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Performance Expectations w/ Transactional Replication Expand / Collapse
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Posted Thursday, November 5, 2009 2:32 PM
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Can anyone offer some information about performance issues, latency...etc when using transactional replication? I realize there are many factors which affect performance and latency, but in general, what would one expect to see on the primary database by enabling transactional replication? I understand the concepts and requirements for replication however, just wanted to see if anyone had some real-world experience they could share..

Our goal is to setup a secondary server to use for real time reporting.
Post #814577
Posted Thursday, November 5, 2009 8:56 PM


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Latency is controlled by how often you run the replication. How much is replicated will be the only cause of any performance "problems" on the subscriber. Most of it is all very, very fast because it uses BCP behind the scenes.

--Jeff Moden
"RBAR is pronounced "ree-bar" and is a "Modenism" for "Row-By-Agonizing-Row".

First step towards the paradigm shift of writing Set Based code:
Stop thinking about what you want to do to a row... think, instead, of what you want to do to a column."

(play on words) "Just because you CAN do something in T-SQL, doesn't mean you SHOULDN'T." --22 Aug 2013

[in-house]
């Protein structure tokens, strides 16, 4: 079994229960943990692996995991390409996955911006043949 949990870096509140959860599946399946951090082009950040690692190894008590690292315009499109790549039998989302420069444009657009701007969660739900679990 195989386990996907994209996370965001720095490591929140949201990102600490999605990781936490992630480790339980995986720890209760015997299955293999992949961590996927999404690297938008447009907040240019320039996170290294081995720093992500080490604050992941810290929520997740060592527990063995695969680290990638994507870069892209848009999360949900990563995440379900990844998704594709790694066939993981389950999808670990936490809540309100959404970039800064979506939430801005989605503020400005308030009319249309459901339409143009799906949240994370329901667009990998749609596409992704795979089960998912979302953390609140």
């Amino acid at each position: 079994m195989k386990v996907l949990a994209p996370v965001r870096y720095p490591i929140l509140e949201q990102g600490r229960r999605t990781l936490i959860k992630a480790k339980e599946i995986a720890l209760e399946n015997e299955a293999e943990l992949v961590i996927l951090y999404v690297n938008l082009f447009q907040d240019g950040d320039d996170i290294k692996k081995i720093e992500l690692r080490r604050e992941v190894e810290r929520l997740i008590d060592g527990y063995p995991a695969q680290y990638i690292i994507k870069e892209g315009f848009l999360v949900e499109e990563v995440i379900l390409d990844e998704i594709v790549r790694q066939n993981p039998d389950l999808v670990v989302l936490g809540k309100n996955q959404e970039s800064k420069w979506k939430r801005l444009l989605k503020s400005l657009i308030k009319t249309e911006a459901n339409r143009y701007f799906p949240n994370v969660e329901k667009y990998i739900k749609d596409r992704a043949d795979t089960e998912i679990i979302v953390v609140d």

Helpful Links:
How to post code problems
How to post performance problems
Post #814670
Posted Thursday, November 5, 2009 10:43 PM
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Assuming that the servers are connected by a high speed network, you would normally expect latency to be pretty low (maybe a few seconds). If the network speed is low (e.g. WAN connection between the servers), the latency would increase but you would still expect everything to have replicated soon after it has been commited.


Post #814703
Posted Friday, November 6, 2009 7:04 AM
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Since transaction replication is written to the secondary database, does that mean that the entire secondary database is read-only? For example, if we only have 5 tables being published from the primary, but we have created 10 custom tables on the secondary independently, can we modify the 10 custom tables as needed or does replication place a restriction on the 10 custom tables as well even though they are not in the publication?
Post #814906
Posted Friday, November 6, 2009 7:37 AM


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Jeff Moden (11/5/2009)
Most of it is all very, very fast because it uses BCP behind the scenes.

Are you sure, Jeff?
I know the initial snapshot uses BCP, but (unless it's changed radically since SQL 2000), I thought the transactions were then reconstructed as individual insert/update/delete statements for application to the subscriber. It replicates "transactions" (usually involving > 1 table), and therefore has to apply the changes in the same sequence they were done on the publisher.

Code2Solutions (11/6/2009)
Since transaction replication is written to the secondary database, does that mean that the entire secondary database is read-only?